Emotion ran high as several of Justine's colleagues testified about seeing her distraught at Emerald Hill Elementary on November 2, 2006, what turned out to be the last day of her life.
"She looked awful," said reading specialist Jennifer Bryant. "Her eyes were swollen shut, her face was flushed. It looked as if she'd been crying severely."
Bryant was one of four colleagues who testified that sympathetic questioning of their friend's condition led to the same reply: "I have allergies," Justine reportedly told them.
According to both Bryant and to Justine's self-described "best friend," Kathleen Whitley, Justine's odd behavior actually began around the time of her May 28, 2006, wedding to Eric Abshire when Justine distanced herself from the women with whom she'd frequently socialized outside work.
"We didn't talk as much, she didn't return phone calls," recalled Whitley, a fellow Emerald Hill kindergarten teacher.
In addition to reporting that Justine appeared to be upset throughout the day, Whitley testified to stopping by Justine's classroom with a question that morning. The classroom door was locked, she testified, and when she peered through the glass portion of the door, she could see Justine "sitting with her back to the door, talking on her cellphone."
Justine did not respond to Whitley "jiggling" the handle, and later that day, she declined to drive in tandem with Whitley to the UVA graduate class the two women attended at Orange County Elementary School. Instead, Whitley testified, Justine arrived 30 minutes late to class and wore sunglasses inside. After class ended at 7pm, Whitley said, Justine left immediately.
Within hours, she'd be dead.
One detail the jury didn't hear: Bryant's recollection of several shopping trips she and Justine took to Fredericksburg in late 2004 or early 2005, where they visited the Best Buy store where Eric Abshire was working. Abshire, Brantley told the court, seemed less than loving toward his wife.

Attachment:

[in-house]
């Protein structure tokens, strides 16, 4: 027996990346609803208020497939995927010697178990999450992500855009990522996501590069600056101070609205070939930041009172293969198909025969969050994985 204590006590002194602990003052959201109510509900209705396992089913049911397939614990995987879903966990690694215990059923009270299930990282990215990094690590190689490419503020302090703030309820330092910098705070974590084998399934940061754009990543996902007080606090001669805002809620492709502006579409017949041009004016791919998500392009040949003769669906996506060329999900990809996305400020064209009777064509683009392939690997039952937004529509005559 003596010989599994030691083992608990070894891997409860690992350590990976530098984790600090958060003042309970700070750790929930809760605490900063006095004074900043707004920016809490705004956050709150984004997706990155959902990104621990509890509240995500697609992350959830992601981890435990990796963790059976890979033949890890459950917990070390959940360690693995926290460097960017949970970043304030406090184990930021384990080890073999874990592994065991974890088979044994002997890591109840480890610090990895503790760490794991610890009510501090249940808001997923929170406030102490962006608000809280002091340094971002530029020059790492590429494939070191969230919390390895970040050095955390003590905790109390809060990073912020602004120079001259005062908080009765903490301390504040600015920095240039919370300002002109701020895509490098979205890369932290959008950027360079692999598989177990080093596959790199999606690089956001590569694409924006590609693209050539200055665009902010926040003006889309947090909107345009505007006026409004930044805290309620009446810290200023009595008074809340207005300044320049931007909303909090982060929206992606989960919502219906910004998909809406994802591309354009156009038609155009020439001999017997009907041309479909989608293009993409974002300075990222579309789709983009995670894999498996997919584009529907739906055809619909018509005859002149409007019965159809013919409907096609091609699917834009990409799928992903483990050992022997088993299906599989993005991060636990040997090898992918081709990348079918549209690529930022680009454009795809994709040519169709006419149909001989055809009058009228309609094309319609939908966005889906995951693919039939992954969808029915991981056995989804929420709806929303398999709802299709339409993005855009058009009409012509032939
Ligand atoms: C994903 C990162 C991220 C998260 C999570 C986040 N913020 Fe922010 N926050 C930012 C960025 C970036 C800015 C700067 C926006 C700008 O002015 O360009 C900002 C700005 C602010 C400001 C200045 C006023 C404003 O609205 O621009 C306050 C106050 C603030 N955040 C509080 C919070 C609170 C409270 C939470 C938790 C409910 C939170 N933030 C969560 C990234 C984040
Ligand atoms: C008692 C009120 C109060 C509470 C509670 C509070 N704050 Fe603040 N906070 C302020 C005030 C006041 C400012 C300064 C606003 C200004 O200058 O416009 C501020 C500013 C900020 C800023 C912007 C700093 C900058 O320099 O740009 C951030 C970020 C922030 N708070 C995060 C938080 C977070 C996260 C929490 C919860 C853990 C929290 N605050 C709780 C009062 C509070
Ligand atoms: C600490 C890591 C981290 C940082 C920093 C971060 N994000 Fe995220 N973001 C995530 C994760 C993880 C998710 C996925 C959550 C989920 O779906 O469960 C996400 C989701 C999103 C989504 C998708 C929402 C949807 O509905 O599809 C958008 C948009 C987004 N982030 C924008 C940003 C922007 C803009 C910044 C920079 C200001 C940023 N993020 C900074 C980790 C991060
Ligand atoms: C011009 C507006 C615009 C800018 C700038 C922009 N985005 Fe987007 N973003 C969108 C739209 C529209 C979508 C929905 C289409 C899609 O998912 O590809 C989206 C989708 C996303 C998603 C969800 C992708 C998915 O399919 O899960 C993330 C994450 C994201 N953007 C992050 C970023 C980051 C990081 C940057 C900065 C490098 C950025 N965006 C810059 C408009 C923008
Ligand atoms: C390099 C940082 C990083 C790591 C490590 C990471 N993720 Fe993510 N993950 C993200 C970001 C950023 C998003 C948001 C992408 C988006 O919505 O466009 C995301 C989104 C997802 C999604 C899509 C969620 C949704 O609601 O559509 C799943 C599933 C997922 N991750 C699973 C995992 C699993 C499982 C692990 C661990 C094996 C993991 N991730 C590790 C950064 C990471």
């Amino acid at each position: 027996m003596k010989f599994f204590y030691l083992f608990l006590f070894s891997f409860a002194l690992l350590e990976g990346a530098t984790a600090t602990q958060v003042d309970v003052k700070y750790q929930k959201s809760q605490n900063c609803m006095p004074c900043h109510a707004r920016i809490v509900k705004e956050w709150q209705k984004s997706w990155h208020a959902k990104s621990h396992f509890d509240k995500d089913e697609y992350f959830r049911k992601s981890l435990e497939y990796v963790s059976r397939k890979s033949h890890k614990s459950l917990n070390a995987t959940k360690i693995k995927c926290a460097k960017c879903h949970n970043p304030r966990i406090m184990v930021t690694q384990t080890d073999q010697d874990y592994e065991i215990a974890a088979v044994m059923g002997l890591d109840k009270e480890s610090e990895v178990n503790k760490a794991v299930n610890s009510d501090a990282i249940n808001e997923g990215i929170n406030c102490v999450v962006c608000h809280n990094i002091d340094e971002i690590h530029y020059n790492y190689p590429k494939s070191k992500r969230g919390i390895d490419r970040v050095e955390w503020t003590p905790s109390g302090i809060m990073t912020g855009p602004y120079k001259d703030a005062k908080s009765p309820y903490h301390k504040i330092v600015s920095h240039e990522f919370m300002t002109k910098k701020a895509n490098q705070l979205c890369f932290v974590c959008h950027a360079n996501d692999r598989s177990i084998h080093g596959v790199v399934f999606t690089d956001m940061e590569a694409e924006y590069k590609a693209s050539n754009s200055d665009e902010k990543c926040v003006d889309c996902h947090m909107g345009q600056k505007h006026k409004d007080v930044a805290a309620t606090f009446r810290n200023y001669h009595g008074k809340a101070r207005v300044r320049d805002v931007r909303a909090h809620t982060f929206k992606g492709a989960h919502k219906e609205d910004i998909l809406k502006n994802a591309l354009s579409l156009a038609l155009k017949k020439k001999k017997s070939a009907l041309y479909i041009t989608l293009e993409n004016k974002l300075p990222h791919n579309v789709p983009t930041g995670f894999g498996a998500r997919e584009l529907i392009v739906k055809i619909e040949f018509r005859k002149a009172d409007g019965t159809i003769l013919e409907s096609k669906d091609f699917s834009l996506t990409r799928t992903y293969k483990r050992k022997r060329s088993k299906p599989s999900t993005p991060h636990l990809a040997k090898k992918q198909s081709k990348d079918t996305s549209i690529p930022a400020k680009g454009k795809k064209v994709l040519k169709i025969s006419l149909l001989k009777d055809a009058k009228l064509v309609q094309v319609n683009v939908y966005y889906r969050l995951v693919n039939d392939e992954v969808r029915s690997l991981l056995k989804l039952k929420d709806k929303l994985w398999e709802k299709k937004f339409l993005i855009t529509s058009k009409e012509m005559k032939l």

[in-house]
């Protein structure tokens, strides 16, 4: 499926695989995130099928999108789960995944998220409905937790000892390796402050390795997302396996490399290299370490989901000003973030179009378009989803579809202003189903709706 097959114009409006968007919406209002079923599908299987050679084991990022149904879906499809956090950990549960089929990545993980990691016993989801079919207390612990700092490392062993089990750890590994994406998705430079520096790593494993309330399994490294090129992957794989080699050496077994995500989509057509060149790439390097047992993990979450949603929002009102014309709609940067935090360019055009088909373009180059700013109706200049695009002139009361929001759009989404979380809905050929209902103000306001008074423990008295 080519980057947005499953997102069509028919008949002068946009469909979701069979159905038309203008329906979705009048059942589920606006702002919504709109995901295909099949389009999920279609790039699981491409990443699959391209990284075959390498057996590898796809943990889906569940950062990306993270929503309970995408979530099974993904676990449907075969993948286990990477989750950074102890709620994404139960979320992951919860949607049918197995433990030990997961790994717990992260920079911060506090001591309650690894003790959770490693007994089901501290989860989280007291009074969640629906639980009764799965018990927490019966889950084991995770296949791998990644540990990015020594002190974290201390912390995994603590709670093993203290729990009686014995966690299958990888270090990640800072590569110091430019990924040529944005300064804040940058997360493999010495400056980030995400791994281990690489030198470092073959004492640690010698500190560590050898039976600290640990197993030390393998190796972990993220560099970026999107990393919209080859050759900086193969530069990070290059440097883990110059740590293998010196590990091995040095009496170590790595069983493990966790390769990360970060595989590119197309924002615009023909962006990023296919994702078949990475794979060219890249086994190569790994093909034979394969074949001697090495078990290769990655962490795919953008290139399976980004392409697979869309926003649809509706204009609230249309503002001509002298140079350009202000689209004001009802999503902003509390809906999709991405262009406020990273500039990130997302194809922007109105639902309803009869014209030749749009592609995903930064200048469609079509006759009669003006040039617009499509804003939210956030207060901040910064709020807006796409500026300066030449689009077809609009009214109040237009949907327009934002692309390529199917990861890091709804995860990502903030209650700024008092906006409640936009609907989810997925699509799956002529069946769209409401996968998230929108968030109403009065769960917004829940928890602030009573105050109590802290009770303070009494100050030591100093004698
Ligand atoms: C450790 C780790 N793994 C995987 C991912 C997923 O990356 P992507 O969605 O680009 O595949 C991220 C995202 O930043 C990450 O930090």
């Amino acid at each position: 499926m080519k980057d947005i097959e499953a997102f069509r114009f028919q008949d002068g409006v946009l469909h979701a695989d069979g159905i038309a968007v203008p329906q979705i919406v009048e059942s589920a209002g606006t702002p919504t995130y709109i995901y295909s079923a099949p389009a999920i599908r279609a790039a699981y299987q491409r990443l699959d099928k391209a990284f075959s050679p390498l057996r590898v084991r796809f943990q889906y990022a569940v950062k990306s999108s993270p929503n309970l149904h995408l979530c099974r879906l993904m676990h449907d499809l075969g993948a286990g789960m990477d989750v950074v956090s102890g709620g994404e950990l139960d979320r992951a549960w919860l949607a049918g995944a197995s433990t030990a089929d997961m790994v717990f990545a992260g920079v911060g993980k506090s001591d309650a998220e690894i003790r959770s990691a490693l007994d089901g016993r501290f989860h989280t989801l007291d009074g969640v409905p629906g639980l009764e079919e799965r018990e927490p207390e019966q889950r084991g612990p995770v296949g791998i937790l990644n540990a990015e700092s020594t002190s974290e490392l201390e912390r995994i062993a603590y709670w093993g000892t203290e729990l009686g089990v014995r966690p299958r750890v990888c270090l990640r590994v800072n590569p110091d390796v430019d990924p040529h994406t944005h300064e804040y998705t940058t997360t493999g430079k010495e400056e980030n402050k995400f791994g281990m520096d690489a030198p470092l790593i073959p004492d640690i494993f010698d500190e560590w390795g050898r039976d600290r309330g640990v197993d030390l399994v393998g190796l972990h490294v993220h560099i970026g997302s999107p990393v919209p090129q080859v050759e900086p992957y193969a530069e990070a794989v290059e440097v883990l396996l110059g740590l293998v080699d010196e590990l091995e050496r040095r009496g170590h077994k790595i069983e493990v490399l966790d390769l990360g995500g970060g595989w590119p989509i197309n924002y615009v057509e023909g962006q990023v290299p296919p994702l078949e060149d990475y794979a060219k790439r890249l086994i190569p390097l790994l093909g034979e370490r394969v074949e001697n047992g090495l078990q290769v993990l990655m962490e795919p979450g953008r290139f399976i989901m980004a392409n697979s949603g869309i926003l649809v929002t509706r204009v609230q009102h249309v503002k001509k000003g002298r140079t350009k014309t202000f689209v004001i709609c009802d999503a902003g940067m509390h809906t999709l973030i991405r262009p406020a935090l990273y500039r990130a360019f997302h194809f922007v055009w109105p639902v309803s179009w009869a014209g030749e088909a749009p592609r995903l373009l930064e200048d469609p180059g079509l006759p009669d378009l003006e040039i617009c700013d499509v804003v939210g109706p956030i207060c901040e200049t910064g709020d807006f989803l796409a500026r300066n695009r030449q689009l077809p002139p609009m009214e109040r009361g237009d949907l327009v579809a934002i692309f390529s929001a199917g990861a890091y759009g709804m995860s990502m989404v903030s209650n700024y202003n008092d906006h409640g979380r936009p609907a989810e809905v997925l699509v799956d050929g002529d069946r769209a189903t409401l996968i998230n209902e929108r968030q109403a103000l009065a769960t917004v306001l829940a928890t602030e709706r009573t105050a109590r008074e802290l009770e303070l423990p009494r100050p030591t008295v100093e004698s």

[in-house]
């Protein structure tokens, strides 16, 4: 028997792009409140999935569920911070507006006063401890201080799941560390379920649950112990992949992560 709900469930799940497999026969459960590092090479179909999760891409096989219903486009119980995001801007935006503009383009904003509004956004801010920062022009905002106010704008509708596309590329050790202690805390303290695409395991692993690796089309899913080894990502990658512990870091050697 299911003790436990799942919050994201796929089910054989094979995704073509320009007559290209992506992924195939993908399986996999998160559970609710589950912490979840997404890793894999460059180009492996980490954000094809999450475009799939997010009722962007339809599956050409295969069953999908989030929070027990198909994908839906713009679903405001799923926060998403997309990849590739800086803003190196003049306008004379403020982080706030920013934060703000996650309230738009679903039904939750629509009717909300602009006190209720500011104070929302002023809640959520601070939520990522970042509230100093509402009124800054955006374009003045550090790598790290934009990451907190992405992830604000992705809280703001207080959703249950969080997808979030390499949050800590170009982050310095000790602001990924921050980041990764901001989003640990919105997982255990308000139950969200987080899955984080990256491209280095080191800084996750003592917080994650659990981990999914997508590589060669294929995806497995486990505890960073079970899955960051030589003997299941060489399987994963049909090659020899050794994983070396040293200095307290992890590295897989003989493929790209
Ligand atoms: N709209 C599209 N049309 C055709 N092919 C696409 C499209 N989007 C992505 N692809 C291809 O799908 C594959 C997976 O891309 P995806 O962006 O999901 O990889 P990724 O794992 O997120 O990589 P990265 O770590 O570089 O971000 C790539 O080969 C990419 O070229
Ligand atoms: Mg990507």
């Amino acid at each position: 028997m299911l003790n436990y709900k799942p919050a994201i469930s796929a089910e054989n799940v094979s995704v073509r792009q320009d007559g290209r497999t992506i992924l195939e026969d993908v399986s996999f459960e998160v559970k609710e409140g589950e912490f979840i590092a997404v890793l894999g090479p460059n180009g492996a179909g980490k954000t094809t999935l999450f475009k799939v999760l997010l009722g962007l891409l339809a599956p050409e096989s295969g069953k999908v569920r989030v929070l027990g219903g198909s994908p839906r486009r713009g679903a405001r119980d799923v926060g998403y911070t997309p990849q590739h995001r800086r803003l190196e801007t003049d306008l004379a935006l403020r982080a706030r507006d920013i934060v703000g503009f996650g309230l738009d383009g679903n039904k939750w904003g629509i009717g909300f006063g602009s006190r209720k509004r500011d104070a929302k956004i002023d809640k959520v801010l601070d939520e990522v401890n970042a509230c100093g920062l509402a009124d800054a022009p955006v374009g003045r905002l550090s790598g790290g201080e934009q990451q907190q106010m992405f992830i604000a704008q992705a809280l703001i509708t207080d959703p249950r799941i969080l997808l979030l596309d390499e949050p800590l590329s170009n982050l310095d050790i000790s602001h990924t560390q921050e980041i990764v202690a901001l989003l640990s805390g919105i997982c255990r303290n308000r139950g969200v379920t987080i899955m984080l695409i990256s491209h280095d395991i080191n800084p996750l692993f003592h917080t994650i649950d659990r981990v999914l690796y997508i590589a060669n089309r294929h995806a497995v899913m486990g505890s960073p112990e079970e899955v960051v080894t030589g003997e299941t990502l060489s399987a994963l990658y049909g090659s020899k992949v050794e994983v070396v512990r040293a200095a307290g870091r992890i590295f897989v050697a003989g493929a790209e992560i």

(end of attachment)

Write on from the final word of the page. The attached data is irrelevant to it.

"He called her stupid and dumb, multiple times," said Brantley, whose testimony on this detail was excluded by Orange County Circuit Court Judge Daniel Bouton because the events occurred nearly two years before her death.
Virginia State Police Special Agent Mike Jones also returned to the stand today, where under cross examination, Abshire's attorney Charles Weber asked about a car that mysteriously burned on Taylorsville Road sometime in the weeks after Justine's death. Through his questioning, Weber was accusing Jones of failing to follow up on tips that might lead to someone other than Abshire.
In his final ruling of the day, Judge Bouton denied the prosecution's request to introduce evidence about an SUV that was reported stolen five days before Justine's death and was discovered in an unlocked storage unit just a mile and a half from her body. Abshire had looked at the SUV on two occasions in October 2006, and during one of his visits, the key went missing. Commonwealth's Attorney Diana Wheeler revealed that when it was recovered on November 11, 2006, just over a week after Justine's death, the SUV had been stripped of its floor mats, running boards, and rear seat. No physical evidence, however, tied it to Eric or Justine.
The trial resumes Tuesday, October 18.Read more on: eric abshire